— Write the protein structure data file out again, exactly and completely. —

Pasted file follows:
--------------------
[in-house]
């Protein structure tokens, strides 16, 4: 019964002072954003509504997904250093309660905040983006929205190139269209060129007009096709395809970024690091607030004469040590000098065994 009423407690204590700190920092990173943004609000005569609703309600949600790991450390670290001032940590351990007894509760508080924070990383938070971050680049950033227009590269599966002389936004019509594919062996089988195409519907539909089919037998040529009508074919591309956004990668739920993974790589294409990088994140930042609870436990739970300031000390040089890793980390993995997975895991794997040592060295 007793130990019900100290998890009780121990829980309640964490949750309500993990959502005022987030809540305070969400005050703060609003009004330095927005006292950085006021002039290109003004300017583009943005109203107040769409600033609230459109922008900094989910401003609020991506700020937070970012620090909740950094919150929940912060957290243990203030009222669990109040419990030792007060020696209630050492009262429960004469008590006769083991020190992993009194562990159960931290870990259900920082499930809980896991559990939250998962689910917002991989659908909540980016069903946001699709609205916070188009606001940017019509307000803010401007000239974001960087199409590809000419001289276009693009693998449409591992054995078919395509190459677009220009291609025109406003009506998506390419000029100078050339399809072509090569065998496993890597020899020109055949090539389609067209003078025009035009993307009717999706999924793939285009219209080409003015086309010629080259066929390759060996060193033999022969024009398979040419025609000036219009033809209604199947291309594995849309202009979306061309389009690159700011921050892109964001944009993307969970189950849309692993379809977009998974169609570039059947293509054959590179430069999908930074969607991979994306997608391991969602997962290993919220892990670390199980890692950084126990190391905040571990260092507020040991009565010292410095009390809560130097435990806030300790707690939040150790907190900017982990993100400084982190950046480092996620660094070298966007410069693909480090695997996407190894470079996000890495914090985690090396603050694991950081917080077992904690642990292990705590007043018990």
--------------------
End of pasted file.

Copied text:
[in-house]
């Protein structure tokens, strides 16, 4: 019964002072954003509504997904250093309660905040983006929205190139269209060129007009096709395809970024690091607030004469040590000098065994 009423407690204590700190920092990173943004609000005569609703309600949600790991450390670290001032940590351990007894509760508080924070990383938070971050680049950033227009590269599966002389936004019509594919062996089988195409519907539909089919037998040529009508074919591309956004990668739920993974790589294409990088994140930042609870436990739970300031000390040089890793980390993995997975895991794997040592060295 007793130990019900100290998890009780121990829980309640964490949750309500993990959502005022987030809540305070969400005050703060609003009004330095927005006292950085006021002039290109003004300017583009943005109203107040769409600033609230459109922008900094989910401003609020991506700020937070970012620090909740950094919150929940912060957290243990203030009222669990109040419990030792007060020696209630050492009262429960004469008590006769083991020190992993009194562990159960931290870990259900920082499930809980896991559990939250998962689910917002991989659908909540980016069903946001699709609205916070188009606001940017019509307000803010401007000239974001960087199409590809000419001289276009693009693998449409591992054995078919395509190459677009220009291609025109406003009506998506390419000029100078050339399809072509090569065998496993890597020899020109055949090539389609067209003078025009035009993307009717999706999924793939285009219209080409003015086309010629080259066929390759060996060193033999022969024009398979040419025609000036219009033809209604199947291309594995849309202009979306061309389009690159700011921050892109964001944009993307969970189950849309692993379809977009998974169609570039059947293509054959590179430069999908930074969607991979994306997608391991969602997962290993919220892990670390199980890692950084126990190391905040571990260092507020040991009565010292410095009390809560130097435990806030300790707690939040150790907190900017982990993100400084982190950046480092996620660094070298966007410069693909480090695997996407190894470079996000890495914090985690090396603050694991950081917080077992904690642990292990705590007043018990």